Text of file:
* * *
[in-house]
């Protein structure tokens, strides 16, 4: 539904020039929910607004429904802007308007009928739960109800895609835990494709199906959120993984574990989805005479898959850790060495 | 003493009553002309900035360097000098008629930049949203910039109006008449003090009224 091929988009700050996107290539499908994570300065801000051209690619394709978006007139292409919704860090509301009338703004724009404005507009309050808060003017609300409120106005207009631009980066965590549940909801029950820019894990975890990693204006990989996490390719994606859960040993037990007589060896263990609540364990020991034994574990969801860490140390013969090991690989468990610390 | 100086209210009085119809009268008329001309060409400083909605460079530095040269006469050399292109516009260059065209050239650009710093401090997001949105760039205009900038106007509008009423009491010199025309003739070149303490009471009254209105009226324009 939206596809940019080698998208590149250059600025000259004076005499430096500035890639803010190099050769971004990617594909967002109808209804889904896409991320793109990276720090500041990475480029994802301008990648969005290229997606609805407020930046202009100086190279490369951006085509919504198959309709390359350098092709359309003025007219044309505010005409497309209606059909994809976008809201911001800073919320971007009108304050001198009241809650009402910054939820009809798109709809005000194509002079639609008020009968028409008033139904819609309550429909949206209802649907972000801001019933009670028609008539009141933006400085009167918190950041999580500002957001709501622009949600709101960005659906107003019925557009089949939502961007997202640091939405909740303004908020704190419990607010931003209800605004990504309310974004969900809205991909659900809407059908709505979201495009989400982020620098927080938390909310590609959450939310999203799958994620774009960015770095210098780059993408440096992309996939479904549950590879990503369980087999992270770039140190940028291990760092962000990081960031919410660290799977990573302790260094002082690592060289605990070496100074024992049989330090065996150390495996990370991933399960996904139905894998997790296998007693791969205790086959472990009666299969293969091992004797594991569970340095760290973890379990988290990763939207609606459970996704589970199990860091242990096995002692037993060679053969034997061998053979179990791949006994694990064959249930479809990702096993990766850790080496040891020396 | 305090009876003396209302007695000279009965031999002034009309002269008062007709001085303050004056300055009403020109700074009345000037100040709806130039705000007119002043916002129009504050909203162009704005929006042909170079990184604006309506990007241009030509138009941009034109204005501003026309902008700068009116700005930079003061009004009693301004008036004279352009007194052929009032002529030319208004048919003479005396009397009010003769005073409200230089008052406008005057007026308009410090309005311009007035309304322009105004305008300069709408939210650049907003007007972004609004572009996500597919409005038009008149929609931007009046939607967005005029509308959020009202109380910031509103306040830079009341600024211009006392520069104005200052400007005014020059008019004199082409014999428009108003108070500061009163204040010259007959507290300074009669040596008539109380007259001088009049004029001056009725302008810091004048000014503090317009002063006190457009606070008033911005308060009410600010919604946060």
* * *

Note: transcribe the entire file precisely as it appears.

[in-house]
């Protein structure tokens, strides 16, 4: 539904020039929910607004429904802007308007009928739960109800895609835990494709199906959120993984574990989805005479898959850790060495 | 003493009553002309900035360097000098008629930049949203910039109006008449003090009224 091929988009700050996107290539499908994570300065801000051209690619394709978006007139292409919704860090509301009338703004724009404005507009309050808060003017609300409120106005207009631009980066965590549940909801029950820019894990975890990693204006990989996490390719994606859960040993037990007589060896263990609540364990020991034994574990969801860490140390013969090991690989468990610390 | 100086209210009085119809009268008329001309060409400083909605460079530095040269006469050399292109516009260059065209050239650009710093401090997001949105760039205009900038106007509008009423009491010199025309003739070149303490009471009254209105009226324009 939206596809940019080698998208590149250059600025000259004076005499430096500035890639803010190099050769971004990617594909967002109808209804889904896409991320793109990276720090500041990475480029994802301008990648969005290229997606609805407020930046202009100086190279490369951006085509919504198959309709390359350098092709359309003025007219044309505010005409497309209606059909994809976008809201911001800073919320971007009108304050001198009241809650009402910054939820009809798109709809005000194509002079639609008020009968028409008033139904819609309550429909949206209802649907972000801001019933009670028609008539009141933006400085009167918190950041999580500002957001709501622009949600709101960005659906107003019925557009089949939502961007997202640091939405909740303004908020704190419990607010931003209800605004990504309310974004969900809205991909659900809407059908709505979201495009989400982020620098927080938390909310590609959450939310999203799958994620774009960015770095210098780059993408440096992309996939479904549950590879990503369980087999992270770039140190940028291990760092962000990081960031919410660290799977990573302790260094002082690592060289605990070496100074024992049989330090065996150390495996990370991933399960996904139905894998997790296998007693791969205790086959472990009666299969293969091992004797594991569970340095760290973890379990988290990763939207609606459970996704589970199990860091242990096995002692037993060679053969034997061998053979179990791949006994694990064959249930479809990702096993990766850790080496040891020396 | 305090009876003396209302007695000279009965031999002034009309002269008062007709001085303050004056300055009403020109700074009345000037100040709806130039705000007119002043916002129009504050909203162009704005929006042909170079990184604006309506990007241009030509138009941009034109204005501003026309902008700068009116700005930079003061009004009693301004008036004279352009007194052929009032002529030319208004048919003479005396009397009010003769005073409200230089008052406008005057007026308009410090309005311009007035309304322009105004305008300069709408939210650049907003007007972004609004572009996500597919409005038009008149929609931007009046939607967005005029509308959020009202109380910031509103306040830079009341600024211009006392520069104005200052400007005014020059008019004199082409014999428009108003108070500061009163204040010259007959507290300074009669040596008539109380007259001088009049004029001056009725302008810091004048000014503090317009002063006190457009606070008033911005308060009410600010919604946060």